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Classic Wings Magazine Luftwaffe Resource Center WWII Naval Aviation Research Pacific
Final Cut-The Post War B-17 Flying Fortress and Survivors - 5th Edition


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PostPosted: Wed May 16, 2018 5:17 pm 
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Out of curiosity, and for sake of producing an accurate aircraft systems simulation, does anyone here have any experience operating an aircraft of the 1920's/30's era that is setup with a manual spark advance adjusted from within the cockpit? I know there were a good number of aircraft that were configured that way during that era, with spark advance levers as part of the engine controls/throttle quadrant. I'd like to understand just how much this played into the operation of the engine by the pilot, and if it was something that had to be adjusted/fiddled with a lot by the pilot to get the timing right when making throttle adjustments, or if it was more/less something that was just set and left alone. For instance, would there be a reason to delay the spark during typical engine/flight operation?

Any details/insight into the reasoning and the operation with such a setup would be greatly appreciated!


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PostPosted: Wed May 16, 2018 6:30 pm 
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As I recall the Ryan STA with the Menasco had a manual retard switch which was used for starting and warming up of the engine. It was returned to normal for all other operation.

Sully


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PostPosted: Thu May 17, 2018 6:04 pm 
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Thank you for your reply, Sully! Following what you wrote, I found an article on the operation of a Menasco-powered Ryan STA, and in it the author states that having the ignition control/spark advance/retard is a great asset in the manual prop-swinging startups. I'd like to know more about why exactly that is/the exact benefits (preventing pre-ignition and hard starts?). In the article, the author mentions that the lever is set in the fully delayed/"retarded" position, and once the engine fires off, the lever is quickly moved to the middle position and the throttle adjusted for proper idle RPM. Prior to take-off, the lever is set to fully "advanced" and left there.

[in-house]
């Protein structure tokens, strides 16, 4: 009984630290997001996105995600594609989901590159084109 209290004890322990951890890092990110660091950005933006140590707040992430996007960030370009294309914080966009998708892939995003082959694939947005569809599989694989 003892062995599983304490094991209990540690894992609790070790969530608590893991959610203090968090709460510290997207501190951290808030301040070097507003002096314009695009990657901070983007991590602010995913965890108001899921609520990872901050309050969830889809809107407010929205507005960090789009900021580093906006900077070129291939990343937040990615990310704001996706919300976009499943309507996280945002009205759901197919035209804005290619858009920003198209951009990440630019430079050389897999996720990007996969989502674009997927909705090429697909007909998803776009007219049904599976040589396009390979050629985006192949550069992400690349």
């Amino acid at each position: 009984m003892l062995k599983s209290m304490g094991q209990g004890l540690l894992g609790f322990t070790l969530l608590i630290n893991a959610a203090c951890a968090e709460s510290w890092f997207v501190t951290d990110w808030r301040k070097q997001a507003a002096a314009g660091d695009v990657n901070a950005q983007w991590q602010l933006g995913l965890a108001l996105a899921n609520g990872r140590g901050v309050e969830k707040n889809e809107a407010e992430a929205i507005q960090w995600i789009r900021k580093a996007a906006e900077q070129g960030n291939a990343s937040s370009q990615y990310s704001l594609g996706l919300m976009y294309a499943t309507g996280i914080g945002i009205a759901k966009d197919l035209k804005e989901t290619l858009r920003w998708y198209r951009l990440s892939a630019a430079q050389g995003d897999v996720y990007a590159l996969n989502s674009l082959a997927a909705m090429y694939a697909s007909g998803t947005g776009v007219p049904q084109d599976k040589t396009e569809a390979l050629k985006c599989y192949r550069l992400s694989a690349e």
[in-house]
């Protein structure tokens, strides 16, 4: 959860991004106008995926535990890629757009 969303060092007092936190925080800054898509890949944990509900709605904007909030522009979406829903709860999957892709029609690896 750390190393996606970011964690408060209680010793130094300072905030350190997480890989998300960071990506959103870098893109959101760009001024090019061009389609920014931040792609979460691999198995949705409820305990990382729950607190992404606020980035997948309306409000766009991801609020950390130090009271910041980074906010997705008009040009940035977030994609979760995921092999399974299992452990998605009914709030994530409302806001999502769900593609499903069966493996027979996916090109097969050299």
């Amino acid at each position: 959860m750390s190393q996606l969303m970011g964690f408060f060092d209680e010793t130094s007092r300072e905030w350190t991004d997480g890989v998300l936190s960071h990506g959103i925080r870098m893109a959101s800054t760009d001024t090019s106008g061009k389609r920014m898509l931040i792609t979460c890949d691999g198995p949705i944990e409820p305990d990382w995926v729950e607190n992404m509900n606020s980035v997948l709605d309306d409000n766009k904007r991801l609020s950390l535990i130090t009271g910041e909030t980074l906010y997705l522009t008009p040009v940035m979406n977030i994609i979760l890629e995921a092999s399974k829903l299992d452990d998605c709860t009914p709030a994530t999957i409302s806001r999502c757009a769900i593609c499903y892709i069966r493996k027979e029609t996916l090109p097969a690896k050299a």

So-far I've found examples such as the Lockheed Vega, P-26, Ryan STA, Pitcairn Mailwing, and Stearman 4E and C3R having the spark advance control on the throttle quadrant.


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PostPosted: Thu May 17, 2018 8:58 pm 
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There is no impulse coupling on the Menasco thus retarding the spark manually accomplishes the same task.

Sully


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PostPosted: Fri May 18, 2018 8:13 am 
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JohnTerrell wrote:
I'd like to know more about why exactly that is/the exact benefits (preventing pre-ignition and hard starts?).


The combustion event has a, more or less, fixed duration from spark to maximum pressure. Since rotation speed is slower at start up, either hand propping or using a starter, the spark is retarded - happens later in relation to top dead center- so that pressure occurs AFTER TDC. This prevents kick backs, and gets the engine rotating the right direction and moving faster. As the engine picks up speed the spark is advanced - happens earlier in relation to top dead center- so that maximum pressure still occurs at the right time after TDC.

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PostPosted: Fri May 18, 2018 5:38 pm 
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Gentlemen, thank you very much for these great explanations. Your input has really helped clear this up - I appreciate it!


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PostPosted: Wed Jun 06, 2018 8:25 pm 
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My Fairchild has the same manually-controlled system on the Warner

It's more properly thought of as a spark-retard, not a spark advance. You retard it for starting, like a Model T car, so you don't get kick-back. Then push the control back in for the Advance normal running operation.

As was said (very well), the impulse mechanism made the manual-retard redundant.


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